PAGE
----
We have to do this again?
After the tension and excitement of the NLDS, it seems like there should be more time to decompress and figure out exactly what we have going here. Instead, the Cardinals and Dodgers dive right back into things tonight, playing two games in less than 24 hours. We’ll have an interesting picture to discuss on Sunday night.
With the Tigers winning last night, you have a pretty classic postseason with the four remaining teams. All of them trace their history back to the founding of their leagues, with only LA in a different place than they were then. If you want your October dripping with black-and-white images and old film clips, this one is for you.
We all remember the Dodgers more fondly from 1985 and 2004, not as much from 2009. This is going to be a significant challenge for the Cardinals, though of course any team that you play at this time of year should be. I mean, it’s not like you can schedule San Diego for the NLCS. Sadly, doesn’t work that way.
The pitching for both teams will be paramount in this series. I know, shock and surprise. However, for all the focus on what the Dodgers are throwing at the Cards, we have to remember that there’s a lot of good, unflappable pitchers on the St. Louis side of things as well.
As we did for the NLDS, let’s take a look at five keys for the championship series.
1. Get at least a split in the first two games. The Dodgers are throwing out their two aces in St. Louis and, while the series wouldn’t be over if the teams go back to Los Angeles with the guys in blue up 2-0, it’d make for a much tougher road to hoe. Given the propensity for the offense to disappear versus left-handed pitching, needing to win four of five with three of them started by a lefty would be really hard. It would stand to reason that Game 1 would be the easiest of these to obtain, but either will work.
2. Get strong starting pitching. They can’t win if they can’t score. If Clayton Kershaw leaves Game 2 tied up at one (or less), the Cards are more likely to win that game, given their edge in bullpen guys. As long as Joe Kelly can keep doing what he’s been doing, this should be pretty doable for six of the games. Game 4, which will feature either Lance Lynn or Shelby Miller (most likely depending on how the series is going to that point) is the only real question mark.
3. Beat a lefty. Pretty obvious here, since there’s a strong chance either Kershaw or Hyun-Jin Ryu will start four of the seven games. The Cardinals have to win at least one of those games, preferably more than one. After all, beating Zack Greinke twice might be a tough chore and you don’t know what Game 4 is going to be like.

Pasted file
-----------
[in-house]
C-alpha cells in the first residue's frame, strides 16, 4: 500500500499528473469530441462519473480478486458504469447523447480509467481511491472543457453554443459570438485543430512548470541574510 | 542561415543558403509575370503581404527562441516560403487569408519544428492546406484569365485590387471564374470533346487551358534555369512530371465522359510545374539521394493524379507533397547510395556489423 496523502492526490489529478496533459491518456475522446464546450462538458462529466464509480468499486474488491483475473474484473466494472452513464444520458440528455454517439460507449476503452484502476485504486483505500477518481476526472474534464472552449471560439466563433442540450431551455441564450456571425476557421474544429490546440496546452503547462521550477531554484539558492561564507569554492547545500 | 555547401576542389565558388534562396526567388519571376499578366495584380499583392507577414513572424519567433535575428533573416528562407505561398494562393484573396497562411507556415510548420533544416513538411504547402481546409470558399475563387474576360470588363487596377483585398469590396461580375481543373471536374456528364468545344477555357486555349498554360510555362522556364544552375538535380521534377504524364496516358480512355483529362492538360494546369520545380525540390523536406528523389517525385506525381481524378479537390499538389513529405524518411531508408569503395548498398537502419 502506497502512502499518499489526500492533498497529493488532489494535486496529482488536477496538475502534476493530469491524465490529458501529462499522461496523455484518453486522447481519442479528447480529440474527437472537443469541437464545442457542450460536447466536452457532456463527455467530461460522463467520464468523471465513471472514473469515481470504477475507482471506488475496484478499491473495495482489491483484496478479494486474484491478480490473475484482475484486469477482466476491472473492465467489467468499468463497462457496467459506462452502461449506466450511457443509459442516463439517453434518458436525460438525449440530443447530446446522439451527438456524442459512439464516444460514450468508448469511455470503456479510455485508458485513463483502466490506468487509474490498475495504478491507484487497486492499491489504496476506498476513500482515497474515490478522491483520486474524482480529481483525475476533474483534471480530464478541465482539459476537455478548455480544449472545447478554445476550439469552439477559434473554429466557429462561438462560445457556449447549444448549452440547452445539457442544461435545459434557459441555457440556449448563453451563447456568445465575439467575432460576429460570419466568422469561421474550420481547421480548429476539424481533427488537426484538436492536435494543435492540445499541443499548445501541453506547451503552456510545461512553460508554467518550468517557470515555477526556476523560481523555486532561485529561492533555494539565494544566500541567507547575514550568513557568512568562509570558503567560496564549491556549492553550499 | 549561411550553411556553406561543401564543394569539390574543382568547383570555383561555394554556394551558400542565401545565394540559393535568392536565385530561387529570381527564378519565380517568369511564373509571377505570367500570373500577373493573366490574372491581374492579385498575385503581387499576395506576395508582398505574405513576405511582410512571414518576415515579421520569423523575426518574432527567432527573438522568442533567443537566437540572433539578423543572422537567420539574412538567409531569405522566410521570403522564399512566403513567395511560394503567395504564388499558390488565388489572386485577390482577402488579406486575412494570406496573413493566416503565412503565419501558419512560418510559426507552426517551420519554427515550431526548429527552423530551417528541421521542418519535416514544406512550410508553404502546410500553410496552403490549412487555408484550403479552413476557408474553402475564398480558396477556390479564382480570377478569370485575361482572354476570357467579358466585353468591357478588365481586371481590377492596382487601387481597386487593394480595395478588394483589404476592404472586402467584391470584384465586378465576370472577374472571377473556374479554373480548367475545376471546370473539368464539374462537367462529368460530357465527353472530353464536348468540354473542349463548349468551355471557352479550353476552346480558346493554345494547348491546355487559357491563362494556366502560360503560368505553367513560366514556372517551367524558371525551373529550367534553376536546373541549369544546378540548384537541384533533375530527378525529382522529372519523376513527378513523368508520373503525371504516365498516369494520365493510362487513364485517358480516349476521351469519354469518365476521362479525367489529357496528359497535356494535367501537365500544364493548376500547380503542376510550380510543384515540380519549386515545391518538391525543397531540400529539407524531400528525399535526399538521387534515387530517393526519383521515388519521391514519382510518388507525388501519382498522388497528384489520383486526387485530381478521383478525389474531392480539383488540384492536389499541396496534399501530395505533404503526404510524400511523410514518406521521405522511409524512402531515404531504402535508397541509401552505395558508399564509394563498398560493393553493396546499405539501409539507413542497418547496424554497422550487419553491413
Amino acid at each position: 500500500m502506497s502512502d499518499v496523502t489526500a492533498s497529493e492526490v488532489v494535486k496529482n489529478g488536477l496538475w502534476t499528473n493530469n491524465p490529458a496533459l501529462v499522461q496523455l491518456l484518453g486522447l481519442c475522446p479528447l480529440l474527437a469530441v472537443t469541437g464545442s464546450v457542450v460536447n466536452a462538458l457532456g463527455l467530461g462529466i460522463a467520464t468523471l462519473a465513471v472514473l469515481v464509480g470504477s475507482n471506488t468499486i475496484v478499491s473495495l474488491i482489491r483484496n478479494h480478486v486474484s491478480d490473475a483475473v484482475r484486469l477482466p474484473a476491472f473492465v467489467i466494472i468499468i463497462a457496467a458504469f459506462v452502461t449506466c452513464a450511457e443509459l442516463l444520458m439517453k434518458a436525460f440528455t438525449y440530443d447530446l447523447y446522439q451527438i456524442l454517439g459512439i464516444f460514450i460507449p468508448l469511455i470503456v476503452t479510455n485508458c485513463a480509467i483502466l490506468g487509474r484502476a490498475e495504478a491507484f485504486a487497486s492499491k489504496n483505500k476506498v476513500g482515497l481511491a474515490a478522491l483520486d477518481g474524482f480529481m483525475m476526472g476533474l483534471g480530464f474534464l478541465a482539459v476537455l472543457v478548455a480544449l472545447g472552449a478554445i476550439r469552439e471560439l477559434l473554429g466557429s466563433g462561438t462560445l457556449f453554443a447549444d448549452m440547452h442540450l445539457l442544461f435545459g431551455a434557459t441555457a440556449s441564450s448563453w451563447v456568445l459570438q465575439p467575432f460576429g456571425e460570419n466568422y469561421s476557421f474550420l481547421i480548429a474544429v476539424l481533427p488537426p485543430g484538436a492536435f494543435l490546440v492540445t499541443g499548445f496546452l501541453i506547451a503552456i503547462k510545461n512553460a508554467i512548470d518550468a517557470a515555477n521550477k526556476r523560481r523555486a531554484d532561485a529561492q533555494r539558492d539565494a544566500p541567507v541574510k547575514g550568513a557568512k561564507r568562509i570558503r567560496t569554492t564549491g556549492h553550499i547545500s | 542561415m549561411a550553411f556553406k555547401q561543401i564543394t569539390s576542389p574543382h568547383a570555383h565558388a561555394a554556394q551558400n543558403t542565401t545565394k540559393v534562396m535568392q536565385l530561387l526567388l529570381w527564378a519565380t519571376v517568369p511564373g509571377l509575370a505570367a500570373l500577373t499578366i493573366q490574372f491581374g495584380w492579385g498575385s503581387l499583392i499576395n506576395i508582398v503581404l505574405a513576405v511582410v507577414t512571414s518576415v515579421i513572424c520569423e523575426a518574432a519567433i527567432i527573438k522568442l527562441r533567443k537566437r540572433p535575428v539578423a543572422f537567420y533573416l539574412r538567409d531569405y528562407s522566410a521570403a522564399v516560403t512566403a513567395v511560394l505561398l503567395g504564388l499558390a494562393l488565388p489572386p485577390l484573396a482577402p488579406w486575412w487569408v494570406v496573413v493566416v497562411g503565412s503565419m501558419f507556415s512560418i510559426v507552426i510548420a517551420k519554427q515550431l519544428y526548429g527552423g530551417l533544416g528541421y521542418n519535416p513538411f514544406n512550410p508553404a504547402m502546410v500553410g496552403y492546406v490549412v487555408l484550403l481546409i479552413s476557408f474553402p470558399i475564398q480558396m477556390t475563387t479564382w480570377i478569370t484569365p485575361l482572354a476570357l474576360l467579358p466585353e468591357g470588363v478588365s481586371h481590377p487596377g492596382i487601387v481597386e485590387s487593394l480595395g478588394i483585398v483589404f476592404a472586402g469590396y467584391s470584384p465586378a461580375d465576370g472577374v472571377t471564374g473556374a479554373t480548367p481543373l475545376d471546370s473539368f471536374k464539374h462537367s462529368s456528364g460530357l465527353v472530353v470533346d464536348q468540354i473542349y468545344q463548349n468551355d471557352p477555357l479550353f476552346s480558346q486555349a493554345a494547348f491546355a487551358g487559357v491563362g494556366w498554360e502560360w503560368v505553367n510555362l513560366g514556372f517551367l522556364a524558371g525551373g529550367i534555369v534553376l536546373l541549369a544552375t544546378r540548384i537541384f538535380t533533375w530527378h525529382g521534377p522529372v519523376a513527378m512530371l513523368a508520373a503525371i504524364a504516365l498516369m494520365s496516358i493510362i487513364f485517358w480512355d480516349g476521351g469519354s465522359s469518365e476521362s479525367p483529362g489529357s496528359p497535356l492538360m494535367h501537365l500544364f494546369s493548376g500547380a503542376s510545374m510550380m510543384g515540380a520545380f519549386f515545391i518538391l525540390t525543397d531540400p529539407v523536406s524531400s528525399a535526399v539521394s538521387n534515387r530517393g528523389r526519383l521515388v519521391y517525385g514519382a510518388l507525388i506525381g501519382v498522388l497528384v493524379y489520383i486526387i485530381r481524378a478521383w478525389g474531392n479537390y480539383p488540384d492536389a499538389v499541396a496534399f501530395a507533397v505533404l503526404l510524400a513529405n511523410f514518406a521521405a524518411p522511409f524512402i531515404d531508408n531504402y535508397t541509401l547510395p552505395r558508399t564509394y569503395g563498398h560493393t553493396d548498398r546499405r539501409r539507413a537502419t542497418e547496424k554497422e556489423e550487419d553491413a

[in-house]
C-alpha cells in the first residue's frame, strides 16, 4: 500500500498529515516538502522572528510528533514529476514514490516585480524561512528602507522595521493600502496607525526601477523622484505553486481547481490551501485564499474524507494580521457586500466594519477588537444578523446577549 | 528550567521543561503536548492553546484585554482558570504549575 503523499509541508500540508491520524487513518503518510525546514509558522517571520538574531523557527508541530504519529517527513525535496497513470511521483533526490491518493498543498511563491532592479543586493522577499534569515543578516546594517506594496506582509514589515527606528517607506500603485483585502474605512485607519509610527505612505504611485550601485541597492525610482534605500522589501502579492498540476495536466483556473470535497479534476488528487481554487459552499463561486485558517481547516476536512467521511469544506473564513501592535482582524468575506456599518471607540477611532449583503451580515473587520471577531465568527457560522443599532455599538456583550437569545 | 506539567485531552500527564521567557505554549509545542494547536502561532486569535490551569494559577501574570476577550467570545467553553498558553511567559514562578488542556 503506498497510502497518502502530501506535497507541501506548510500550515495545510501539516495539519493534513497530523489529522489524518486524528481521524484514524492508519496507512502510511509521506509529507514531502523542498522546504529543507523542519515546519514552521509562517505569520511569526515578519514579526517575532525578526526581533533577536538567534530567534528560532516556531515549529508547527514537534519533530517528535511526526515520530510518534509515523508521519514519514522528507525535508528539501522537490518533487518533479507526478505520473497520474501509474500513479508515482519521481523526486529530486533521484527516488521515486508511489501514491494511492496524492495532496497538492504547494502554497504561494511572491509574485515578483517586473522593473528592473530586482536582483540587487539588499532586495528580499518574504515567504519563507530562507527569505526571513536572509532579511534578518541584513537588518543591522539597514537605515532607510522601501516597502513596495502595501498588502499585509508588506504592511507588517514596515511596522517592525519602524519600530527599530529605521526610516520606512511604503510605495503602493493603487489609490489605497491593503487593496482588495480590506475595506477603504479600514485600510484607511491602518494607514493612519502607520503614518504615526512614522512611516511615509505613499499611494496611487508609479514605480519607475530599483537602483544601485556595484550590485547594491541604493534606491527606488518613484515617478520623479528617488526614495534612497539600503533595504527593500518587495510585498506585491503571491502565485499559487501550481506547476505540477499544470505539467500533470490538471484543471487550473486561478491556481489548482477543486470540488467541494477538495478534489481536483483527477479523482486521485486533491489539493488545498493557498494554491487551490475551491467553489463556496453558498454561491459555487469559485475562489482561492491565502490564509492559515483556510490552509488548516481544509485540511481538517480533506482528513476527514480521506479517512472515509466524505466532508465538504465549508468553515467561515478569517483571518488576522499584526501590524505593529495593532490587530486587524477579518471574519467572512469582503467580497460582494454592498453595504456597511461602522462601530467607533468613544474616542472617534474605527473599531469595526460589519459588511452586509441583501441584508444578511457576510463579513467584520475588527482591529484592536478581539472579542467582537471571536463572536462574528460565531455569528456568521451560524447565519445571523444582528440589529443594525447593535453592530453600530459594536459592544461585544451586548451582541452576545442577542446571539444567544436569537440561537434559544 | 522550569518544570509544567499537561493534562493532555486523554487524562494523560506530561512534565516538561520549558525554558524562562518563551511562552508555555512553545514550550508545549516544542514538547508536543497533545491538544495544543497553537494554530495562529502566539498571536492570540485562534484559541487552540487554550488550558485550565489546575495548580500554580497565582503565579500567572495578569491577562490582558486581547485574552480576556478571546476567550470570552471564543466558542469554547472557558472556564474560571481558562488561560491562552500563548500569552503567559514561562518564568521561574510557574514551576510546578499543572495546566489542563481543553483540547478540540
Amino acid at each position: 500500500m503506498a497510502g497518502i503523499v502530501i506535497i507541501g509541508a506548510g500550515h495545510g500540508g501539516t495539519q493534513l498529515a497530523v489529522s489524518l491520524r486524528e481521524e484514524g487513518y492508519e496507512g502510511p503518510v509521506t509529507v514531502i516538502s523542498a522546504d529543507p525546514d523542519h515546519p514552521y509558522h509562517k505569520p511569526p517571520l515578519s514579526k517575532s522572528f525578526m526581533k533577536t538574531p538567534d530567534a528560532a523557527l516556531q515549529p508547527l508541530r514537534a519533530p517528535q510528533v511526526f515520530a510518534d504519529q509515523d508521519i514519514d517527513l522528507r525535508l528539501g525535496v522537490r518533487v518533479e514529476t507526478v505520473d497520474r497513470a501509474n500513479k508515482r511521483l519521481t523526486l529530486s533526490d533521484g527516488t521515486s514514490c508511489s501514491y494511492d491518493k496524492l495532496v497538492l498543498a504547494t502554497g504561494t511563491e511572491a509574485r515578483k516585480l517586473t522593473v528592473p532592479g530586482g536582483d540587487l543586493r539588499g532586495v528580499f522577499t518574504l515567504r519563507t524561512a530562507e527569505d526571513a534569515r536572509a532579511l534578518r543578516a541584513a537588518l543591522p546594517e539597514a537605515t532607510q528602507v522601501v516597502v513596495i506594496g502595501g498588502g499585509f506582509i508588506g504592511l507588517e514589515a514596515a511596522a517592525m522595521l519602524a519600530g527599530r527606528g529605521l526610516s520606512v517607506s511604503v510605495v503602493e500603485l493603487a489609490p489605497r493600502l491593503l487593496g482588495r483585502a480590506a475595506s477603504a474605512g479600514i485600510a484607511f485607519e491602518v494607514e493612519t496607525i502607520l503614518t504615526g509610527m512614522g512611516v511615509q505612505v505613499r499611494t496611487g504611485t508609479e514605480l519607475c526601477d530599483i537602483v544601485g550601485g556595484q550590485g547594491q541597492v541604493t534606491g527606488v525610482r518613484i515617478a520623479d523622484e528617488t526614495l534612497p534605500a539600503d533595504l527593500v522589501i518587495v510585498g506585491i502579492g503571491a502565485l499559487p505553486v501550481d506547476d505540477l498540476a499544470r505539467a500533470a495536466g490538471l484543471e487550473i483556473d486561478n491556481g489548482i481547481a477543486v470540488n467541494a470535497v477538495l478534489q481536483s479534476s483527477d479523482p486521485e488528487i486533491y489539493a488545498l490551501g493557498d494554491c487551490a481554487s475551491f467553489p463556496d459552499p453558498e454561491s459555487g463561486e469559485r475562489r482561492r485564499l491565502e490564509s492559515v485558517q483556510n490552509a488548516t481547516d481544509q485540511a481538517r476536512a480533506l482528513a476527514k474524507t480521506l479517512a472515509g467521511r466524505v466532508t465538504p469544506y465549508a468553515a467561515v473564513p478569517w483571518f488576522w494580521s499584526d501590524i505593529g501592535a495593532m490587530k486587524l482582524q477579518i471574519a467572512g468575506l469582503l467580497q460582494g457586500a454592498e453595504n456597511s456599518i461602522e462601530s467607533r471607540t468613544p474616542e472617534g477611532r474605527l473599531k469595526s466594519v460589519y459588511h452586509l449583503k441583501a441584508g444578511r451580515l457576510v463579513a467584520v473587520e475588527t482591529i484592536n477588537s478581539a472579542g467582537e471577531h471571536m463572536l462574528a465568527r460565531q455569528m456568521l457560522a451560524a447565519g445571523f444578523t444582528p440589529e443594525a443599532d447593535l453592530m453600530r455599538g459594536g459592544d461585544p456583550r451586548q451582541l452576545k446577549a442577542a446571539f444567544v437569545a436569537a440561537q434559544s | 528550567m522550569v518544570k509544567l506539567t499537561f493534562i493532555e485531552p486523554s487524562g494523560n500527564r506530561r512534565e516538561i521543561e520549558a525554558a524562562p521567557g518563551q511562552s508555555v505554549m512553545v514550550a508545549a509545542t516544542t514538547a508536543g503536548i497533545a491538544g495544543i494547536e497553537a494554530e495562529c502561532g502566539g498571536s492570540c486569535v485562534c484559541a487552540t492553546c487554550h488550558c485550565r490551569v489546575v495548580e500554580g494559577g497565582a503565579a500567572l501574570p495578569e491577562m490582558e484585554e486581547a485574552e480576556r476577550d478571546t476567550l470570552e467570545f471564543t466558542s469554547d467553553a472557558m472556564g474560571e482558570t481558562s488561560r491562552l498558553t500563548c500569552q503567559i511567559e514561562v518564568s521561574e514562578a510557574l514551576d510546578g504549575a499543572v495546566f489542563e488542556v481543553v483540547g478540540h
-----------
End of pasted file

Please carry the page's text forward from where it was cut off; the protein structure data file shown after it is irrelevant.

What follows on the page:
4. Think like Mark McGwire. McGwire, now the Dodger hitting coach, obviously had a serious impact on the players that are in St. Louis now. Those hitters have to know that their weaknesses will be highlighted in meetings with the man, even if they aren’t necessarily breaking news. On the flip side, pitchers may want to consider the McGwire strategy and see how best to attack it, giving them a bit of an edge on the Dodger hitters.
5. Stay loose. That’s not an issue for this team. They don’t scare, they don’t get uptight, they just get up and dance. If they ever lost that ability to relax and just play ball, I think they’d be done for. So let’s see Adam Wainwright come up with some elaborate routine for Game 1 in the dugout. Let’s see Kelly dance after a win. The team that can’t handle the pressure might break.
The Dodgers are a pretty balanced team, though they do have some significant lefties that might be able to be neutralized by the Kevin Siegrists and Randy Choates of the bullpen in big situations. They’ve got a pretty solid bullpen, with Kenley Jansen locking down all but four save opportunities he was given. It seems unlikely we’ll see too many 9-1 or 7-1 games in this series. A high-scoring game might be 4-3.
Kelly, who wasn’t even in the rotation to start the season, gets the call for Game 1 this evening. Kelly gave up two runs in three innings against the Dodgers in LA out of the pen, then won the only game St. Louis took in the four-game set in August at Busch.
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Historically, Los Angeles has been able to get to him. Then again, Kelly is a definite bend-but-not-break pitcher, who tends to allow his hits but they don’t necessarily come around to score. He’ll have to figure out Carl Crawford quickly, though. Letting the leadoff guy on is not the way we’d like to see tonight’s game start.
The Cardinals have a bit more history with Zack Greinke. They only saw him once this season, when he beat them with 6.1 innings of two-run ball (though they were able to get eight hits off of him).
They don’t dominate him or anything–it’s tough to dominate a guy like Greinke–but they hold their own. Matt Holliday in particular should be looking forward to this evening’s game.
It’s the postseason, of course, so everything that you thought you knew is probably wrong. That said, a win tonight would go a long way toward putting the Cards back into the World Series. Let’s hope they get it!